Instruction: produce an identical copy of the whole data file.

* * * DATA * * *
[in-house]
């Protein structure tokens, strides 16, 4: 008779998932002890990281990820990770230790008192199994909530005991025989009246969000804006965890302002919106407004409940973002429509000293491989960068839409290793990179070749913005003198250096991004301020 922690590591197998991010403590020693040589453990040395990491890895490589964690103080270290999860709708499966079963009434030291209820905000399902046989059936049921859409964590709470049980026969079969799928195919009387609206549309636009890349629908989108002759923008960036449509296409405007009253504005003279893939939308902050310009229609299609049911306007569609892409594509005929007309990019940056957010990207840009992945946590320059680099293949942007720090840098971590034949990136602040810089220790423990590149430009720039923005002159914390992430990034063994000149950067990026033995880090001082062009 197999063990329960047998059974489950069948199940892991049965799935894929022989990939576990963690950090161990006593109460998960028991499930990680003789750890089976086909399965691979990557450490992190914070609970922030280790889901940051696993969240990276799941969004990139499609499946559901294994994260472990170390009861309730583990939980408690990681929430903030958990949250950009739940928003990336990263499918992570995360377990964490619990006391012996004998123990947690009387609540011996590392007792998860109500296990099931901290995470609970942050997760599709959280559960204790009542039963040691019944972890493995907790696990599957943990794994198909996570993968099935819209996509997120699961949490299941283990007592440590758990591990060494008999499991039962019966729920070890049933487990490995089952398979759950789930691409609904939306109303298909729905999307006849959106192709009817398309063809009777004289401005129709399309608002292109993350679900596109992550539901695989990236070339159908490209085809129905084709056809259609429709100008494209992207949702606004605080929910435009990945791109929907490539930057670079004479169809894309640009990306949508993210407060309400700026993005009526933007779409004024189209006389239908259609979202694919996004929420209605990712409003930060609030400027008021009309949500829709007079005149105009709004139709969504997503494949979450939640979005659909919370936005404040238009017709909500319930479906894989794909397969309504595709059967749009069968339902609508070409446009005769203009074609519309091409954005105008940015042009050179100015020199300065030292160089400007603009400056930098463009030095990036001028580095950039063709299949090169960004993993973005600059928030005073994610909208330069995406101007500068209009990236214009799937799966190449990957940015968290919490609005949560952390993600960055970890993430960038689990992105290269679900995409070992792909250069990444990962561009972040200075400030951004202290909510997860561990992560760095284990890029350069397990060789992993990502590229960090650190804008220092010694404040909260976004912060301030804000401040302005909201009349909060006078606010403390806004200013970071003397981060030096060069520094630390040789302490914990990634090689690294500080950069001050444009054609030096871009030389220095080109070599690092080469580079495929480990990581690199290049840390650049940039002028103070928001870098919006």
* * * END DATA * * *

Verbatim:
[in-house]
């Protein structure tokens, strides 16, 4: 008779998932002890990281990820990770230790008192199994909530005991025989009246969000804006965890302002919106407004409940973002429509000293491989960068839409290793990179070749913005003198250096991004301020 922690590591197998991010403590020693040589453990040395990491890895490589964690103080270290999860709708499966079963009434030291209820905000399902046989059936049921859409964590709470049980026969079969799928195919009387609206549309636009890349629908989108002759923008960036449509296409405007009253504005003279893939939308902050310009229609299609049911306007569609892409594509005929007309990019940056957010990207840009992945946590320059680099293949942007720090840098971590034949990136602040810089220790423990590149430009720039923005002159914390992430990034063994000149950067990026033995880090001082062009 197999063990329960047998059974489950069948199940892991049965799935894929022989990939576990963690950090161990006593109460998960028991499930990680003789750890089976086909399965691979990557450490992190914070609970922030280790889901940051696993969240990276799941969004990139499609499946559901294994994260472990170390009861309730583990939980408690990681929430903030958990949250950009739940928003990336990263499918992570995360377990964490619990006391012996004998123990947690009387609540011996590392007792998860109500296990099931901290995470609970942050997760599709959280559960204790009542039963040691019944972890493995907790696990599957943990794994198909996570993968099935819209996509997120699961949490299941283990007592440590758990591990060494008999499991039962019966729920070890049933487990490995089952398979759950789930691409609904939306109303298909729905999307006849959106192709009817398309063809009777004289401005129709399309608002292109993350679900596109992550539901695989990236070339159908490209085809129905084709056809259609429709100008494209992207949702606004605080929910435009990945791109929907490539930057670079004479169809894309640009990306949508993210407060309400700026993005009526933007779409004024189209006389239908259609979202694919996004929420209605990712409003930060609030400027008021009309949500829709007079005149105009709004139709969504997503494949979450939640979005659909919370936005404040238009017709909500319930479906894989794909397969309504595709059967749009069968339902609508070409446009005769203009074609519309091409954005105008940015042009050179100015020199300065030292160089400007603009400056930098463009030095990036001028580095950039063709299949090169960004993993973005600059928030005073994610909208330069995406101007500068209009990236214009799937799966190449990957940015968290919490609005949560952390993600960055970890993430960038689990992105290269679900995409070992792909250069990444990962561009972040200075400030951004202290909510997860561990992560760095284990890029350069397990060789992993990502590229960090650190804008220092010694404040909260976004912060301030804000401040302005909201009349909060006078606010403390806004200013970071003397981060030096060069520094630390040789302490914990990634090689690294500080950069001050444009054609030096871009030389220095080109070599690092080469580079495929480990990581690199290049840390650049940039002028103070928001870098919006």